The Wellfleet exhibit describes Gibbs as a woman with a strong understanding of the landscape and the medicinal properties of plants. She used her vast knowledge of herbs to heal a case of breast cancer in a white woman. Gibbs applied medicinal poultices to the tumor until one day, the tumor came off. Despite not receiving proper recognition during her lifetime, Gibbs “possessed the knowledge and skills she so willingly shared.”


I am enormously indebted to historian Linda Coombs. She was the one to name Abiah Sampson after reading my story and consulting documents from that period. During this time of imposed Christianity at the beginning of the eighteenth century, the Wampanoag peoples spoke English and had biblical names. Colonial restrictions forced them away from outward manifestations of their culture, such as having tattoos, wearing traditional clothing, and using dugout mishoon canoes. Most people likely did not live in wetus anymore, though some kept wetus next to their European-style homes through the first half of the nineteenth century. The Wampanoag were forced to live in “praying towns” and on “Indian Lands,” undesirable areas set aside as reservations by the colonists.


Linda Coombs’s extensive knowledge informed Abiah’s character and representation. Coombs’s feedback and thorough notes were invaluable. Though Abiah works as a political leader, most Wampanoag—vastly outnumbered by the white population—relied on less obvious forms of subversion to avoid dire consequences, such as imprisonment or death.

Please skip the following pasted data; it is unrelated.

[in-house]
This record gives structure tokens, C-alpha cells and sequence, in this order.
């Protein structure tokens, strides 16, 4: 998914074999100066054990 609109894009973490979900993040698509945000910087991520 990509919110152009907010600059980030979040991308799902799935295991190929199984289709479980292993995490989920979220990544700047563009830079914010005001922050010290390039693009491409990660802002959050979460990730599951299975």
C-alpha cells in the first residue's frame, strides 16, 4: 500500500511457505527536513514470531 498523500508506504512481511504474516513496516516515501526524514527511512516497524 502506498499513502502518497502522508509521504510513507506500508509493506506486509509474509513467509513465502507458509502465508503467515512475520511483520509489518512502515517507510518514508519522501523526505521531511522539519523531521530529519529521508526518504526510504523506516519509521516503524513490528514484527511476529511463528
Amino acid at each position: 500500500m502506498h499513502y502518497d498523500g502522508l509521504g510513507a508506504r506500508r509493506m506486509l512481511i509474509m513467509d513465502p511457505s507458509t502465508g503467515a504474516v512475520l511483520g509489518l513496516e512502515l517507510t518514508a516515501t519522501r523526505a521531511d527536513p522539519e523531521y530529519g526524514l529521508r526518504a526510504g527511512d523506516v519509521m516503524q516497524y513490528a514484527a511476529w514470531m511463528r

This novel was released on March 26, 2024. Are you already working on something new?

I am thrilled to say that my next book, The Determined, is another historical fiction novel that features pirates—female pirates!


This book is set during the Golden Age of Pirates and is based on the real experiences of two of that era’s most fascinating pirates, Anne Bonny and Mary Read, who dared to subvert the rules and roles assigned to women of their time. The Determined is slated for publication in March 2025.

Thank you so much for answering my questions!

I appreciate the thoughtfulness and depth of your curiosity. Thanks for all you do for readers and writers! Happy sailing.



Photograph of the author Rachel Rueckert against the background of a brownstone building and a bush in leaf

Rachel Rueckert is an award-winning writer, editor, and teacher. She holds an MFA from Columbia University and an M.Ed. from Boston University. She returns to Cape Cod regularly for research and freedom in the shape of solace. This is her debut novel, though she continues to excavate fascinating real pirates—such as Mary Read and Anne Bonny—from the sands of history. Learn more on her website and social media: rachelrueckert.com and linktr.ee/rachelrueckert.


Photo credit @Mariya Manzhos. Reused with permission from Kensington Books.